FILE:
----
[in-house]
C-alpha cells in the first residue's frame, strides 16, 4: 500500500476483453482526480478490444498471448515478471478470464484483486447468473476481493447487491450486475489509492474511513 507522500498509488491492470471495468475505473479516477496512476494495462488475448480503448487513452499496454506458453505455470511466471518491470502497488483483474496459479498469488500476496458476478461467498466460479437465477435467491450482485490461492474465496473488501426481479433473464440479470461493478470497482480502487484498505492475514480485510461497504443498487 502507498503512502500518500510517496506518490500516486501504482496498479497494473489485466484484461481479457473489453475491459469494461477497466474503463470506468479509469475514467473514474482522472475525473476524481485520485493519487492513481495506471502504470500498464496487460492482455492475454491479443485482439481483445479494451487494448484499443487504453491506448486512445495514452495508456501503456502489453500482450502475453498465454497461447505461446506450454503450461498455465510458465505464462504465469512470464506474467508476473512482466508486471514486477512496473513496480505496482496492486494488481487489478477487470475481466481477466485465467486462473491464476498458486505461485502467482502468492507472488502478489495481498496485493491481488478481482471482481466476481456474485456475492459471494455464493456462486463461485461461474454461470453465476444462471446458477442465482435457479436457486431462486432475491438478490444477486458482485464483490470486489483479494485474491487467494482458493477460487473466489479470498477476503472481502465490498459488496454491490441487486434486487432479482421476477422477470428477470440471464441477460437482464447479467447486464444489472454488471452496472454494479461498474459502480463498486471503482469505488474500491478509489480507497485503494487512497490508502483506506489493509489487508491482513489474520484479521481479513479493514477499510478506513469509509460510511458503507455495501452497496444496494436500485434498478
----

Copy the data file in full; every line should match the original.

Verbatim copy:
[in-house]
C-alpha cells in the first residue's frame, strides 16, 4: 500500500476483453482526480478490444498471448515478471478470464484483486447468473476481493447487491450486475489509492474511513 507522500498509488491492470471495468475505473479516477496512476494495462488475448480503448487513452499496454506458453505455470511466471518491470502497488483483474496459479498469488500476496458476478461467498466460479437465477435467491450482485490461492474465496473488501426481479433473464440479470461493478470497482480502487484498505492475514480485510461497504443498487 502507498503512502500518500510517496506518490500516486501504482496498479497494473489485466484484461481479457473489453475491459469494461477497466474503463470506468479509469475514467473514474482522472475525473476524481485520485493519487492513481495506471502504470500498464496487460492482455492475454491479443485482439481483445479494451487494448484499443487504453491506448486512445495514452495508456501503456502489453500482450502475453498465454497461447505461446506450454503450461498455465510458465505464462504465469512470464506474467508476473512482466508486471514486477512496473513496480505496482496492486494488481487489478477487470475481466481477466485465467486462473491464476498458486505461485502467482502468492507472488502478489495481498496485493491481488478481482471482481466476481456474485456475492459471494455464493456462486463461485461461474454461470453465476444462471446458477442465482435457479436457486431462486432475491438478490444477486458482485464483490470486489483479494485474491487467494482458493477460487473466489479470498477476503472481502465490498459488496454491490441487486434486487432479482421476477422477470428477470440471464441477460437482464447479467447486464444489472454488471452496472454494479461498474459502480463498486471503482469505488474500491478509489480507497485503494487512497490508502483506506489493509489487508491482513489474520484479521481479513479493514477499510478506513469509509460510511458503507455495501452497496444496494436500485434498478